Shoulders of Giants

A project log for MultiBot CNC v2

A low cost 3D printed CNC that can be built with minimal tools yet is capable of great things.

David TuckerDavid Tucker 04/17/2021 at 22:580 Comments

I have been hording boxes for a while now with the idea of taking them apart to work out how they are made.  Well today is the day I finally send them on to the recycling bin.  I have always found that one of the best ways to learn is to look at how professional products are made.  Sometimes there goals are different than yours but for sure they have spent much more time thinking about how to manufacturer a product.  Anyway in the spirit of learning from others here are the boxes I collected.  As I get time I'm going to try to sketch each up and add it to the list.

Amazon box

This is a standard box that is 23 cm x 15.5 cm x 13.5 cm and made from 1.8 mm corrugated cardboard.  It has one glued edge and the top and bottom is taped together.  Notice that they have left a gap of a little more than 2x the thickness of the material between the flaps. That both stops the flaps from hitting each other when the box is closed and it makes the tolerances on assembly much looser.

Cross box

This box is 27.5 cm x 17 cm x 3 cm and is made from a very cheap 1.75 mm corrugated cardboard that pulls apart easily.  It is similar to the Amazon box with one glued edge, but it uses a unique flap for the bottom that tucks together without glue while remaining relatively strong.  The top has a flap that tucks in place as well but it is designed to be easily opened.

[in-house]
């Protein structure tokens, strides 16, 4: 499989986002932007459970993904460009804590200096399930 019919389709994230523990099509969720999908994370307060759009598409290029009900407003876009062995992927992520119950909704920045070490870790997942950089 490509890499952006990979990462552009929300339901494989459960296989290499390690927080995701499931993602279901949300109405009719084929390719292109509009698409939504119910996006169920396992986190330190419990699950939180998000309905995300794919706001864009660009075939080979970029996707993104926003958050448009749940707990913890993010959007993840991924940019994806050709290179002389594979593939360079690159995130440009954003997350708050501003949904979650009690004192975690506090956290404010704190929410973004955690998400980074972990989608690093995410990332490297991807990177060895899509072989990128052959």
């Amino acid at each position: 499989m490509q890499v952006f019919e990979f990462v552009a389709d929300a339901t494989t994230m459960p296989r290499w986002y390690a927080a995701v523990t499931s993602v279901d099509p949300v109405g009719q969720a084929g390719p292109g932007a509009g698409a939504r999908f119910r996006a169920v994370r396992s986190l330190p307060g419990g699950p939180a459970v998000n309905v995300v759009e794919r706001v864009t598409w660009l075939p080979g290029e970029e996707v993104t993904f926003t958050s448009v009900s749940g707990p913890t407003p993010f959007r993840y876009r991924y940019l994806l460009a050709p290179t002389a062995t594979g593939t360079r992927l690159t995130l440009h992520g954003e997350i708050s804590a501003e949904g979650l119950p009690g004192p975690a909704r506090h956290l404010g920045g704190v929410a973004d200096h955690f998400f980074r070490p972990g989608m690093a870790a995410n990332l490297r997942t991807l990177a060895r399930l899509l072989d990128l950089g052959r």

Funko box

This box assembles without glue while being almost as efficient on material as the Amazon box.  It is not as sturdy, in particular once the lid is released it basically falls apart, but it is functional.  It has an outer dimension of 17 cm x 13 cm x 9.5 cm and is made from 2.2 mm corrugated cardboard.  Notice that the sides are shorter than the back, by just enough for the bottom and top tabs to fit.

Book of the Month box

This box is 27 cm x 18.5 cm x 6 cm and is made from 2.2 mm thick corrugated cardboard. Like the Funco box it is designed to be assembled without glue, but it adds flaps on the side that lock the front and back in place so the box won't come apart on its own when the lid is released.  The lid has an interesting tab system that makes it sturdy but easy to open.  This box is made to ship and only requires a single piece of tape at the front to hold it secure in transport.

Super Chewer box

This box is 25 cm x 19.5 cm x 10x5 cm and is made from 2.9 mm thick corrugated cardboard, the insert is made from a 0.3 mm heavy cardstock like paper.  It is very similar in design to the book of the month box but it has a unique custom insert to spice things up.  It also ships as shown with only a single piece of tape to hold it together.

Vase box

This is one of the more unique boxes,  It is designed to hold a vase of flowers and is made to store flat and be easily assembled when needed.  It has multiple glued edges, and unfolds almost like origami.  It also has several perforations that were cut into it to make it more flexible.  These were cut with a knife but could just as easily been cut with a laser.  This is very similar to how a restaurant to-go drink carrier would be designed.  It has dimensions of 20.5 cm x 20.5 cm x 12.5 cm and is made from 0.7 mm solid cardboard.

Microsoft box

Here is an interesting one, they manage to create a complex shape out of paper and some unique fold lines. It is also a unique mix of vacuum formed plastic and paper.